Pests & Predators, Ep 15: Aphid milkshakes — green lacewing's fave

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If your idea of a beneficial insect is one that sits back and waits for dinner to crawl on by, you’ve likely never heard about the secret lives of lacewings.

Green lacewings are nothing short of ferocious, and, as Dr. Tyler Wist of Agriculture and Agri-Food Canada explains, they’re more like aphid-hunting lions than laid-back snackers.

In this episode of the Pests & Predators podcast, brought to you by Field Heroes, Wist explains — in great detail — how lacewings seek out, attack, and consuming aphids, a destructive pest of many field crops.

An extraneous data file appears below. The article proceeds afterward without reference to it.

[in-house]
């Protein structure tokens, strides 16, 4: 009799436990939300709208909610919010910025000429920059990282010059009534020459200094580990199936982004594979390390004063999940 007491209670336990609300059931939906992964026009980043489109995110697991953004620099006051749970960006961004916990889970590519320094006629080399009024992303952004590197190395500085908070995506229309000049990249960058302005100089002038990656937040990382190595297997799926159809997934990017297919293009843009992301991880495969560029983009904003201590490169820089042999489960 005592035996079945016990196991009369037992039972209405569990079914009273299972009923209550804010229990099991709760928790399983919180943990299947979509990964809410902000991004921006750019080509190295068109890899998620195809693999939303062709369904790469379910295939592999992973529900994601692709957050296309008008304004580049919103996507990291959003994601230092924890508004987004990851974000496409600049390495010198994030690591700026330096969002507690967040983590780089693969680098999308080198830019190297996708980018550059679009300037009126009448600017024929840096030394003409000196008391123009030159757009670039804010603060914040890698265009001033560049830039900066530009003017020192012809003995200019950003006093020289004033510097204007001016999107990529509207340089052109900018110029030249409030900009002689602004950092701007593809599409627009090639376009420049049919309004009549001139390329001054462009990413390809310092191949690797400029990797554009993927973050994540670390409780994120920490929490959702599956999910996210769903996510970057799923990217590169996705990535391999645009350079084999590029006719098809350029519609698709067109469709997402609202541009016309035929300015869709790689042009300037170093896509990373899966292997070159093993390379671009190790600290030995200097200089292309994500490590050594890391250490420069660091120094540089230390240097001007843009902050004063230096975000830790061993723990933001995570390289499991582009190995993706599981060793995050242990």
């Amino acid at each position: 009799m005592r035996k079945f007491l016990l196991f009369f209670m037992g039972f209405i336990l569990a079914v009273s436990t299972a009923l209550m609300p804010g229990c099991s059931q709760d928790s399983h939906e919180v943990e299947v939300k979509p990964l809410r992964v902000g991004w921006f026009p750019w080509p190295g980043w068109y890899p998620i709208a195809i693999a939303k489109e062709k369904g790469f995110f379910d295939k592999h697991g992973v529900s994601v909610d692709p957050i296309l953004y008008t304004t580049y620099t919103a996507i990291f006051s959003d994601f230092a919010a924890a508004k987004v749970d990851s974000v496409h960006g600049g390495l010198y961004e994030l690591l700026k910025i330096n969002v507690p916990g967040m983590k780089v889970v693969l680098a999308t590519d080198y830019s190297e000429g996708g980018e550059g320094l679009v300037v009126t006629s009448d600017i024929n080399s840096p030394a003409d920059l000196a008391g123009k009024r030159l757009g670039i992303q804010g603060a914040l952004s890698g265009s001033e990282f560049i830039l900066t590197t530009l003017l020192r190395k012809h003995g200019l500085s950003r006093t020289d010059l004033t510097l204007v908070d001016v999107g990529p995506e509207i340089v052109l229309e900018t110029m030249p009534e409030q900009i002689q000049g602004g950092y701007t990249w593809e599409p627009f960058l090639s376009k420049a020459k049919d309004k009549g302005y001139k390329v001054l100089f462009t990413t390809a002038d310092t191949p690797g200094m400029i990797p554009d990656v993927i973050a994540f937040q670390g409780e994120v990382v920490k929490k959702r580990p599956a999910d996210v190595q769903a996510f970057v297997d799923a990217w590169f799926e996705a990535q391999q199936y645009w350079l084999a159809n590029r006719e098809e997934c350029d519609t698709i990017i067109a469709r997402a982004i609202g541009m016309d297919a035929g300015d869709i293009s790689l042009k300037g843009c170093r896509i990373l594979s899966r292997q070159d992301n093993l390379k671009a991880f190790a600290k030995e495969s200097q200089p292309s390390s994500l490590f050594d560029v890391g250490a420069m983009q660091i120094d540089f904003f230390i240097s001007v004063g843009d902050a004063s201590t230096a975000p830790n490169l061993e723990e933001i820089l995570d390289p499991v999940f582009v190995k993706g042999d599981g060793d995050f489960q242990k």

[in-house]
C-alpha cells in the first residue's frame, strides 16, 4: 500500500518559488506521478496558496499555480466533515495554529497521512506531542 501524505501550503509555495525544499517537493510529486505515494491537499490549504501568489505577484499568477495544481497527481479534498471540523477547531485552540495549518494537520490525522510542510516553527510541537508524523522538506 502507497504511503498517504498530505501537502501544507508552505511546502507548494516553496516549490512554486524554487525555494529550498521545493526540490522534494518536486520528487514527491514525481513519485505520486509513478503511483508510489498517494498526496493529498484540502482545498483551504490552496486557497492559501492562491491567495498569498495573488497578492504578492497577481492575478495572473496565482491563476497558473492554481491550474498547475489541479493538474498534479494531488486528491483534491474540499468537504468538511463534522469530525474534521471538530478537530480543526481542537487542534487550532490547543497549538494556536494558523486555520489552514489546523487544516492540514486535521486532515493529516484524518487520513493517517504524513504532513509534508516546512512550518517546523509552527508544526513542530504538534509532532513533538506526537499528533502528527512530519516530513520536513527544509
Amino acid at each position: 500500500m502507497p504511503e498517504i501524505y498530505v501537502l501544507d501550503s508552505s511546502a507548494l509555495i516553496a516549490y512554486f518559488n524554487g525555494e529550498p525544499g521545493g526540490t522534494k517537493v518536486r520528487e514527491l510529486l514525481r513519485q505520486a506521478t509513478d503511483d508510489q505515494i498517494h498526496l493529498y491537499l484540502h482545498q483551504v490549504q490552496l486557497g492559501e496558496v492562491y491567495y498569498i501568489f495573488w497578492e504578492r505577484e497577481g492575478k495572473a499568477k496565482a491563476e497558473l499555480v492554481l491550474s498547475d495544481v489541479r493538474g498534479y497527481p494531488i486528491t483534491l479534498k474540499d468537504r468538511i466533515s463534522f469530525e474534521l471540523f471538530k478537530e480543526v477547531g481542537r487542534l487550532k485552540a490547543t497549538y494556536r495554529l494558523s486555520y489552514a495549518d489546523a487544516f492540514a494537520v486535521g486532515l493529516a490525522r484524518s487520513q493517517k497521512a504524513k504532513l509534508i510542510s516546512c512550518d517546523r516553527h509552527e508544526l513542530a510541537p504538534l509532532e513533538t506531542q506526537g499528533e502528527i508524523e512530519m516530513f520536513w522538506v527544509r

Lacewing larvae, with their dangerous mandibles, actually create “aphid milkshakes” by injecting their prey with a digestive enzyme that liquifies their innards. The lacewings suck the slurry out and leave a literal shell of its victim behind. Talk about aggressive!

Lacewings also have big appetites, consuming from 100 to 250 aphids per day in the third instar stage and can be an effective check for increasing pest aphid populations.

How do you protect lacewings? How do you know you have an active population of this friend in the field? Wist explains all in the podcast episode below:

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